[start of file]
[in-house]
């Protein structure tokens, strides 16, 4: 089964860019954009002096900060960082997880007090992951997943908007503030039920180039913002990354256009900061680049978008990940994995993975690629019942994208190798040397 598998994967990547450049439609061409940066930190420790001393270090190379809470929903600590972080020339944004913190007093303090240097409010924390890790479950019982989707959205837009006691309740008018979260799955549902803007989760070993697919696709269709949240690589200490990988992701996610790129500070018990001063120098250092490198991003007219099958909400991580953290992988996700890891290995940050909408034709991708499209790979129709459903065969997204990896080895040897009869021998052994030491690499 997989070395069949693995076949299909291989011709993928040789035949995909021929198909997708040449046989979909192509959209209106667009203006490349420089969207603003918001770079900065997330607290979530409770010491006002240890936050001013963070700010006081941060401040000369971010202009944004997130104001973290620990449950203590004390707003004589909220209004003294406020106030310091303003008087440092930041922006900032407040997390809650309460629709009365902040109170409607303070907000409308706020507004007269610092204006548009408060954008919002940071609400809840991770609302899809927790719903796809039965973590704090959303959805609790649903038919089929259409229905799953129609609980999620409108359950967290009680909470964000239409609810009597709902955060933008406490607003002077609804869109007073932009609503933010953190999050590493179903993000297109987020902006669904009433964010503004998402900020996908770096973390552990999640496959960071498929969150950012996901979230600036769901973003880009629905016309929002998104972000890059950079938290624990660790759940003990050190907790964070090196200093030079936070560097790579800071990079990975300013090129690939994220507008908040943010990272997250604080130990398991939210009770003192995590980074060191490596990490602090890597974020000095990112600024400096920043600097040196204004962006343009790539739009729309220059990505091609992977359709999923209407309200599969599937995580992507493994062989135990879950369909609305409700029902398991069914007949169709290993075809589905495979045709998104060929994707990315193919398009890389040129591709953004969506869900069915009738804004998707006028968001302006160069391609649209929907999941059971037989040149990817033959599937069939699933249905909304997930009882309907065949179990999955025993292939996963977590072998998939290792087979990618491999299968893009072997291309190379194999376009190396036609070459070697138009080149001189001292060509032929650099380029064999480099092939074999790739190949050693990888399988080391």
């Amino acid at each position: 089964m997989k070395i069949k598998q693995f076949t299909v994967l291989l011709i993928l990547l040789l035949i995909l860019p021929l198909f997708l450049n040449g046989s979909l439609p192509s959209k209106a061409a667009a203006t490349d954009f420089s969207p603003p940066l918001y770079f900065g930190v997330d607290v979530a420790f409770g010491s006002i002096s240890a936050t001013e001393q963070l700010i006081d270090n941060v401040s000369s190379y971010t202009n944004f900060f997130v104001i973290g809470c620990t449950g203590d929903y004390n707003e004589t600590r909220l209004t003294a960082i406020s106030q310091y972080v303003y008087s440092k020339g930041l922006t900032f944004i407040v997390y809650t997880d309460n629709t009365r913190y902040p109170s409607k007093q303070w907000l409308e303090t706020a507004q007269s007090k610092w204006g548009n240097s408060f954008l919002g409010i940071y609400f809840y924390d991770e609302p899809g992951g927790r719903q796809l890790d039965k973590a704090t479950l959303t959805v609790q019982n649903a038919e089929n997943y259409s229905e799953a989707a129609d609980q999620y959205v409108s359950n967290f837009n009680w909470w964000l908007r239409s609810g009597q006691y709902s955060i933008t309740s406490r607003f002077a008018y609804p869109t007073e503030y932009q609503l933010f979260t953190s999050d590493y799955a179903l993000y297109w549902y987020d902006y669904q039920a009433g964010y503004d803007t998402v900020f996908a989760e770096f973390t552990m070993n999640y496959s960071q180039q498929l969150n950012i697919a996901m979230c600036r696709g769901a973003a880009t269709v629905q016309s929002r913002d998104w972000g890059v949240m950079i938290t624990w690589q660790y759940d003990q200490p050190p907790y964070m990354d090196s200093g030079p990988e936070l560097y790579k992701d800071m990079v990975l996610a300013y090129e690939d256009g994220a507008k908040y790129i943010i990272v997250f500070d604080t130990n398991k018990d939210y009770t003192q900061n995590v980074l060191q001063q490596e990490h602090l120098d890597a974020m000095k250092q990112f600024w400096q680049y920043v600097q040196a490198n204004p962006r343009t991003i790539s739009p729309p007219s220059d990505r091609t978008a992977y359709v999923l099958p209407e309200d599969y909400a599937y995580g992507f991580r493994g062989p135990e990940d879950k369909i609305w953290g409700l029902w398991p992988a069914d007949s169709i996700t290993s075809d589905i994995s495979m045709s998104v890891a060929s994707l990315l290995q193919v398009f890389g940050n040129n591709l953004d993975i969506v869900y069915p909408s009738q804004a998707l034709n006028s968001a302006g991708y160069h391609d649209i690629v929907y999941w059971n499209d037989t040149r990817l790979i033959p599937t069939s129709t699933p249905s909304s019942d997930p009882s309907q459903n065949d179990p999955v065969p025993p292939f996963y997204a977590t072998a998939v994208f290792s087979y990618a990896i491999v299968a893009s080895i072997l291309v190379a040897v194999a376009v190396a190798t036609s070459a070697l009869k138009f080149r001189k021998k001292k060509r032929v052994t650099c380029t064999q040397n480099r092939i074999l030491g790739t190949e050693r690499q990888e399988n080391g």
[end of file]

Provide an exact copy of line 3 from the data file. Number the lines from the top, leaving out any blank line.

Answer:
């Amino acid at each position: 089964m997989k070395i069949k598998q693995f076949t299909v994967l291989l011709i993928l990547l040789l035949i995909l860019p021929l198909f997708l450049n040449g046989s979909l439609p192509s959209k209106a061409a667009a203006t490349d954009f420089s969207p603003p940066l918001y770079f900065g930190v997330d607290v979530a420790f409770g010491s006002i002096s240890a936050t001013e001393q963070l700010i006081d270090n941060v401040s000369s190379y971010t202009n944004f900060f997130v104001i973290g809470c620990t449950g203590d929903y004390n707003e004589t600590r909220l209004t003294a960082i406020s106030q310091y972080v303003y008087s440092k020339g930041l922006t900032f944004i407040v997390y809650t997880d309460n629709t009365r913190y902040p109170s409607k007093q303070w907000l409308e303090t706020a507004q007269s007090k610092w204006g548009n240097s408060f954008l919002g409010i940071y609400f809840y924390d991770e609302p899809g992951g927790r719903q796809l890790d039965k973590a704090t479950l959303t959805v609790q019982n649903a038919e089929n997943y259409s229905e799953a989707a129609d609980q999620y959205v409108s359950n967290f837009n009680w909470w964000l908007r239409s609810g009597q006691y709902s955060i933008t309740s406490r607003f002077a008018y609804p869109t007073e503030y932009q609503l933010f979260t953190s999050d590493y799955a179903l993000y297109w549902y987020d902006y669904q039920a009433g964010y503004d803007t998402v900020f996908a989760e770096f973390t552990m070993n999640y496959s960071q180039q498929l969150n950012i697919a996901m979230c600036r696709g769901a973003a880009t269709v629905q016309s929002r913002d998104w972000g890059v949240m950079i938290t624990w690589q660790y759940d003990q200490p050190p907790y964070m990354d090196s200093g030079p990988e936070l560097y790579k992701d800071m990079v990975l996610a300013y090129e690939d256009g994220a507008k908040y790129i943010i990272v997250f500070d604080t130990n398991k018990d939210y009770t003192q900061n995590v980074l060191q001063q490596e990490h602090l120098d890597a974020m000095k250092q990112f600024w400096q680049y920043v600097q040196a490198n204004p962006r343009t991003i790539s739009p729309p007219s220059d990505r091609t978008a992977y359709v999923l099958p209407e309200d599969y909400a599937y995580g992507f991580r493994g062989p135990e990940d879950k369909i609305w953290g409700l029902w398991p992988a069914d007949s169709i996700t290993s075809d589905i994995s495979m045709s998104v890891a060929s994707l990315l290995q193919v398009f890389g940050n040129n591709l953004d993975i969506v869900y069915p909408s009738q804004a998707l034709n006028s968001a302006g991708y160069h391609d649209i690629v929907y999941w059971n499209d037989t040149r990817l790979i033959p599937t069939s129709t699933p249905s909304s019942d997930p009882s309907q459903n065949d179990p999955v065969p025993p292939f996963y997204a977590t072998a998939v994208f290792s087979y990618a990896i491999v299968a893009s080895i072997l291309v190379a040897v194999a376009v190396a190798t036609s070459a070697l009869k138009f080149r001189k021998k001292k060509r032929v052994t650099c380029t064999q040397n480099r092939i074999l030491g790739t190949e050693r690499q990888e399988n080391g």